UConn Women Get Ready for Finals | NBC Connecticut

UConn Women Get Ready for Finals

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    UConn women look to cap off a 2nd straight undefeated season in the national title game against Stanford tonight.

    The UConn women's place as one of the most dominant teams ever is at stake tonight in finals of the NCAA tournament in San Antonio against Stanford.

    The two teams have developed a cross-country rivalry over the past three seasons after the Cardinal beat the Huskies in the 2008 national semifinals. UConn hasn't lost since, beating Stanford twice during their NCAA-record winning streak -- including in last season's Final Four.

    "We've kept them in the back of our minds," Stanford center Jayne Appel said. "They know what we're going to do, we know what they're going to do."

    With a few tweaks here and there from their December loss to the Huskies, the Cardinals feel they can pull off the upset, ending UConn's 77-game winning streak and preventing its seventh national championship and second straight unbeaten season.

    No team has been able to put together a 40-minute effort against UConn during its streak -- each of the Huskies' victories has been by double digits.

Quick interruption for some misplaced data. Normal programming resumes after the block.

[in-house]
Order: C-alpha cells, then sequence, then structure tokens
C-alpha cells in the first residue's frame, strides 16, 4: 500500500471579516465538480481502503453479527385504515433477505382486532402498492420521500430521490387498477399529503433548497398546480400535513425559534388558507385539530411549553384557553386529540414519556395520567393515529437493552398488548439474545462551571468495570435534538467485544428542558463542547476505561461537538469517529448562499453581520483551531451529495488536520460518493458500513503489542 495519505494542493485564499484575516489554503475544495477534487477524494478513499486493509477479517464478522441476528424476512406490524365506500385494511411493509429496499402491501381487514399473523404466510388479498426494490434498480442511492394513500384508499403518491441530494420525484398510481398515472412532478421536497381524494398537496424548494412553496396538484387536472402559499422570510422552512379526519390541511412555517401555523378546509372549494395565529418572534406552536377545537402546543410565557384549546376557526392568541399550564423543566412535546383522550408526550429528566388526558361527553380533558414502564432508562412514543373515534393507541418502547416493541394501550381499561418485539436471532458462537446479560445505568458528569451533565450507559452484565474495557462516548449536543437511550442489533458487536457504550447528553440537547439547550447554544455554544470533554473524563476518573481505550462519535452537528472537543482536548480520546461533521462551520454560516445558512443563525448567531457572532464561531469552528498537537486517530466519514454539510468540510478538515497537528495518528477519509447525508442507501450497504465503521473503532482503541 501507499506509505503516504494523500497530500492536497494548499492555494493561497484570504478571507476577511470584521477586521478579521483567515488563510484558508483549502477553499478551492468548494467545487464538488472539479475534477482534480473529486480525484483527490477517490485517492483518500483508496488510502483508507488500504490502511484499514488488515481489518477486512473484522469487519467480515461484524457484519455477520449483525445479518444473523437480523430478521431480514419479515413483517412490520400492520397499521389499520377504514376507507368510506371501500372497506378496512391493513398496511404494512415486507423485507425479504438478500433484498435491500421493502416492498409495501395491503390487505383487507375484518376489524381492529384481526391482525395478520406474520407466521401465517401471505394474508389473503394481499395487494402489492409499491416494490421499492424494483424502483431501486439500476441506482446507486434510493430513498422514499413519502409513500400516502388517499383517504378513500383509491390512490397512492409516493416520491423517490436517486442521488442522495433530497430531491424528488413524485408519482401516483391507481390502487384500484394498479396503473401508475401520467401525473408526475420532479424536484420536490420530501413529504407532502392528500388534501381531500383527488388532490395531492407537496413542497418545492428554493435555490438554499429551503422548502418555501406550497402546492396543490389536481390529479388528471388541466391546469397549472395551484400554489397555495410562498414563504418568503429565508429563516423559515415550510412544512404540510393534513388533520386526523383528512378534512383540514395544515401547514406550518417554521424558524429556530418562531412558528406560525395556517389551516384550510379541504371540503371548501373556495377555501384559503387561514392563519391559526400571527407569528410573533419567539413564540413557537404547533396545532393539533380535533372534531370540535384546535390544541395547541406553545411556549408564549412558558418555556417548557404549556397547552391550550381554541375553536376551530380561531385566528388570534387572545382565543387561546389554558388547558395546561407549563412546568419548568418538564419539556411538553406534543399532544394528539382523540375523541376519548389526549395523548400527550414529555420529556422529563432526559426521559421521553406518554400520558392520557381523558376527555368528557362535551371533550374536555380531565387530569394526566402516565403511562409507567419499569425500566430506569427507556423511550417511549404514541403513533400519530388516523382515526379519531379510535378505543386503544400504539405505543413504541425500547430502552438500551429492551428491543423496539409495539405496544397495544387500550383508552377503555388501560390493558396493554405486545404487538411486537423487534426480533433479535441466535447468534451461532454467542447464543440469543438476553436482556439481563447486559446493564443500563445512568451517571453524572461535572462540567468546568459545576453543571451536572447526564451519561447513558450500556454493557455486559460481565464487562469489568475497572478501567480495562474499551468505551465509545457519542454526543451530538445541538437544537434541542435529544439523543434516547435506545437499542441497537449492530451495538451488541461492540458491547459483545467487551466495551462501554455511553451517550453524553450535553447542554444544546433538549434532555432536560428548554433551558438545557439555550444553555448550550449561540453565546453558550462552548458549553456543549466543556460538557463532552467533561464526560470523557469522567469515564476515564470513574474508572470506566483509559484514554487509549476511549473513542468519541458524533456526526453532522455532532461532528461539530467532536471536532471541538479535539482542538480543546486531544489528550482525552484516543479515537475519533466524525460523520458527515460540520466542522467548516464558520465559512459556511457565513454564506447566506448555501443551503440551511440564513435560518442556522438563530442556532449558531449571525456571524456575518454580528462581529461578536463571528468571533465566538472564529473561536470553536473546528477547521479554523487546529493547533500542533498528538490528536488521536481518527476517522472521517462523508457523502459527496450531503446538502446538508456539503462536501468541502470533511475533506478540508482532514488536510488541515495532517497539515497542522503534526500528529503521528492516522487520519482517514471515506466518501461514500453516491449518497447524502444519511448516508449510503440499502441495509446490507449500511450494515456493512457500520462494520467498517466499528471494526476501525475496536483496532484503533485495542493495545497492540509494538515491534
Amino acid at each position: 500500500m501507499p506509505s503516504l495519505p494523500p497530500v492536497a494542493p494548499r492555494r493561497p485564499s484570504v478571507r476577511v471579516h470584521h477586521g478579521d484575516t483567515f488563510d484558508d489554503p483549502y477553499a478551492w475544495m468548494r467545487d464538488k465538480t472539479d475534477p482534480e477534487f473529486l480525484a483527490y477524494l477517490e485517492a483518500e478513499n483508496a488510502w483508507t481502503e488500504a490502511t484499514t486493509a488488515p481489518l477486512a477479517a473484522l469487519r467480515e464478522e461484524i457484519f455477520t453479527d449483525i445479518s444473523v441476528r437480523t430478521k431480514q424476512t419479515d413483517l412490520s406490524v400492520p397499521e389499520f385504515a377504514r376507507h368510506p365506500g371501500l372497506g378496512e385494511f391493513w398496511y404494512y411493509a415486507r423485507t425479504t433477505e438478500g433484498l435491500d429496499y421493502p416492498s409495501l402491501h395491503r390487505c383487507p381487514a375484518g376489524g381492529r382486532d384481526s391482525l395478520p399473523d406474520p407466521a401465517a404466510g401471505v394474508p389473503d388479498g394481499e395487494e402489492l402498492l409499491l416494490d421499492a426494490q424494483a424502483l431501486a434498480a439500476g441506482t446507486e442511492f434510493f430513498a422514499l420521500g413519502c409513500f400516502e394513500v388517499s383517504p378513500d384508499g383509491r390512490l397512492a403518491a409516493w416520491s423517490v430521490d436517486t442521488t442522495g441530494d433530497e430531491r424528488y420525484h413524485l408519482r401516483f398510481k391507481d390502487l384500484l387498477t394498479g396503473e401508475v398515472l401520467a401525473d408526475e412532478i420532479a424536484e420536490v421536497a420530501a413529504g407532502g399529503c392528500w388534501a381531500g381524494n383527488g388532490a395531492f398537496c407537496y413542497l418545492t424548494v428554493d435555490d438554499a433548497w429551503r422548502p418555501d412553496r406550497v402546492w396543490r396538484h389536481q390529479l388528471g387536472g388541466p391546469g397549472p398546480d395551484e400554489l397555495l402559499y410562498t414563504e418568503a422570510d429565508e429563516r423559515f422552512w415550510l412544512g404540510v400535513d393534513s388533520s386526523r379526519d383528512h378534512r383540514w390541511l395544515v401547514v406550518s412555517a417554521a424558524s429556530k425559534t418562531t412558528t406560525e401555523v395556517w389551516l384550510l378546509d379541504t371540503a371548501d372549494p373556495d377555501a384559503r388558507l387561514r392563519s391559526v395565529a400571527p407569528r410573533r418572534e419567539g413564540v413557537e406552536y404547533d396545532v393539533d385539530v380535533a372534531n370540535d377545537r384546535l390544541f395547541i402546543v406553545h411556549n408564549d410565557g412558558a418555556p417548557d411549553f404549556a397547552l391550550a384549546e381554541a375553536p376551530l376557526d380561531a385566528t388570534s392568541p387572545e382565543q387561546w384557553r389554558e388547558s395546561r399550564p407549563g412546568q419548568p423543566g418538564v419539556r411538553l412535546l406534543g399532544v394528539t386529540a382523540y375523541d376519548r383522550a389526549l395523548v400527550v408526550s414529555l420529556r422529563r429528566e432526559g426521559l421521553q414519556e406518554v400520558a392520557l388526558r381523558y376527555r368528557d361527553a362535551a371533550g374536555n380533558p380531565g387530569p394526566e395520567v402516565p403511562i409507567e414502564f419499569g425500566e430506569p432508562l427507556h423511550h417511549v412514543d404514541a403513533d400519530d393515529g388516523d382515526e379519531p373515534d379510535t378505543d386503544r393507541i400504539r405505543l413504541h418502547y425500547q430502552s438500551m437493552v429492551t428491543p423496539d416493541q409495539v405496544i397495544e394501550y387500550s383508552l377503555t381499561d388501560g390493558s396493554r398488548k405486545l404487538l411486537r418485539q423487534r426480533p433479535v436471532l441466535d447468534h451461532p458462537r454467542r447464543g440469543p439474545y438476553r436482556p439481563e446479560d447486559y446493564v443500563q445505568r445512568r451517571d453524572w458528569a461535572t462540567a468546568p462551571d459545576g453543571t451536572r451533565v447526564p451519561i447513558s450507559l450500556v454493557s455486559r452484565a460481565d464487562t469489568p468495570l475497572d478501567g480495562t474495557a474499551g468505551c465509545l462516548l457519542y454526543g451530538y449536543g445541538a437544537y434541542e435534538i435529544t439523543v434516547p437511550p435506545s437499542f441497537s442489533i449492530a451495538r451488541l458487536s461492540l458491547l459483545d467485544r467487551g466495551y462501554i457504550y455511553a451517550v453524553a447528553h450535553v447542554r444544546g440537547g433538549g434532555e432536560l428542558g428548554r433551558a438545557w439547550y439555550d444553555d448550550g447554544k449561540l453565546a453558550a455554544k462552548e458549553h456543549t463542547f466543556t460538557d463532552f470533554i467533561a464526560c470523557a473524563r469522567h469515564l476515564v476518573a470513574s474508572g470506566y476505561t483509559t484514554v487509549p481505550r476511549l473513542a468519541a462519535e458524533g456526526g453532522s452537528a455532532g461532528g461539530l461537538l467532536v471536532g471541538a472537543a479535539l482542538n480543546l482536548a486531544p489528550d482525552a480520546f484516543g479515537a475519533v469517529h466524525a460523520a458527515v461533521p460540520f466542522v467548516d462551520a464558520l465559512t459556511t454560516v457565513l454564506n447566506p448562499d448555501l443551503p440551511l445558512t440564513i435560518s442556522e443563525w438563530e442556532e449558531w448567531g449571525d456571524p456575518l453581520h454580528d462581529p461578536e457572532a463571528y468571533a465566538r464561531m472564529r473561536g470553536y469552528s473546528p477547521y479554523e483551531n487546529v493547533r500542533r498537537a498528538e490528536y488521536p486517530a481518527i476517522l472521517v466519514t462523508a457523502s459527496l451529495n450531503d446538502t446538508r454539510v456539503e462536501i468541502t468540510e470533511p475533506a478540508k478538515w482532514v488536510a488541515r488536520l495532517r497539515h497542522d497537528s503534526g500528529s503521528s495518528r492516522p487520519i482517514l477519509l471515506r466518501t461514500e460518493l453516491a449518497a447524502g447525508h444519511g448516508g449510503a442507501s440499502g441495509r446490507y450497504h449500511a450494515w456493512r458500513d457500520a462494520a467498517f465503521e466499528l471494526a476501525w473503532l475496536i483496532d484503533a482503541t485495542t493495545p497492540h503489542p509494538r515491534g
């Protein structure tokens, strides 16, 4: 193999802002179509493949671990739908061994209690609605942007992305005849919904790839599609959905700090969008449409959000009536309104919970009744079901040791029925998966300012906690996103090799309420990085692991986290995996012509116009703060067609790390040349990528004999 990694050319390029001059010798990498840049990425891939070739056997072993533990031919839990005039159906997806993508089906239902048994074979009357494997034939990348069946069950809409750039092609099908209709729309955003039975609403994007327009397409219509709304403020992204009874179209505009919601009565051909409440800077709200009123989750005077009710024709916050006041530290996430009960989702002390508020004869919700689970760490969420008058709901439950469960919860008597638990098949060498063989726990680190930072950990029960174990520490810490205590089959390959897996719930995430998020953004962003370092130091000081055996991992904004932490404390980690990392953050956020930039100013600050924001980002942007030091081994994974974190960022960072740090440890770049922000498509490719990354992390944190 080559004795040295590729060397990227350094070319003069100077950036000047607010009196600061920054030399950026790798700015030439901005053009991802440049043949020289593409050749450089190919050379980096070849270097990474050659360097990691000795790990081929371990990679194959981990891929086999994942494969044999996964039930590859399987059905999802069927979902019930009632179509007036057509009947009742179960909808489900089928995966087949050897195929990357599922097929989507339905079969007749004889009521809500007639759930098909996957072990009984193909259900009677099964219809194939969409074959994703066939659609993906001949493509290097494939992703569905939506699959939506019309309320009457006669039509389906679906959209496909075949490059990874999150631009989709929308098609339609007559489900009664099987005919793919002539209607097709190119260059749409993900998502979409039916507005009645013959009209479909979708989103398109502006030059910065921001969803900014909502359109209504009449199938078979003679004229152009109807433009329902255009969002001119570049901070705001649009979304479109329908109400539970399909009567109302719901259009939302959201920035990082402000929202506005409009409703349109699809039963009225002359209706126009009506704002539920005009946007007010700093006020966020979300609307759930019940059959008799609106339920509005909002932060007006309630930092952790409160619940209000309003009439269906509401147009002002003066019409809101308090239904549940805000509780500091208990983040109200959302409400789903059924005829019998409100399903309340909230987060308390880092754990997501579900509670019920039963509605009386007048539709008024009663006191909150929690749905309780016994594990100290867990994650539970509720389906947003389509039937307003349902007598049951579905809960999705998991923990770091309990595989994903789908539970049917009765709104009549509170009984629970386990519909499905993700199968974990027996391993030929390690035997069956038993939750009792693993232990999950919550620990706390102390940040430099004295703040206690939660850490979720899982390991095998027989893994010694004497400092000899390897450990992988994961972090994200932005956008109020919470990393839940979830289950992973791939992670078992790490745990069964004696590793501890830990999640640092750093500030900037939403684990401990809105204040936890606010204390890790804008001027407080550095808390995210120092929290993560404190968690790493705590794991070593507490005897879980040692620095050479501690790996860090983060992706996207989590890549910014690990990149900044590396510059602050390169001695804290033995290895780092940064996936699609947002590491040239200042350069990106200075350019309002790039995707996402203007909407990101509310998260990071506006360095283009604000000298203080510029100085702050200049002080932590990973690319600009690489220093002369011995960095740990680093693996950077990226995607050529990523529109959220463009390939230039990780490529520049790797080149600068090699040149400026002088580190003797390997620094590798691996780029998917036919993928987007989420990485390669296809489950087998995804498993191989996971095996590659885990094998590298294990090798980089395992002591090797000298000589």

In the Stanford game, UConn jumped out to a 19-10 lead before star Maya Moore got in foul trouble. The Cardinals made their run with the three-time All-American on the bench.

    Tuesday's championship will mark the sixth time the No. 1 and No. 2 teams in the final Top 25 poll will meet for the title. The last came in 2002 when UConn beat Oklahoma in San Antonio.

    "This is what we've worked for and what we dreamed of since preseason," Moore said. "We have a really good Stanford team in our way and it doesn't take a whole lot to motivate us right now. There is so much on the line right now with our individual and team goals."

    UConn has made a habit of dismantling teams in rematches. Last year, the Huskies met Louisville in the championship game for the third time that season and turned it into a rout within the first few minutes.

    "There are some advantages and disadvantages for playing somebody twice on both sides," coach Geno Auriemma said. "They're playing us, and they know they lost and it got away from them badly in the second half. We know we played great in the second half. Hopefully, we can do that again."

    Moore has stepped up her game in the tournament, averaging 24.2 points and shooting 60 percent from the field. When the rest of the team struggled against Baylor in the national semifinals, she and AP player of the year Tina Charles took over. The pair combined for 55 of the team's 70 points.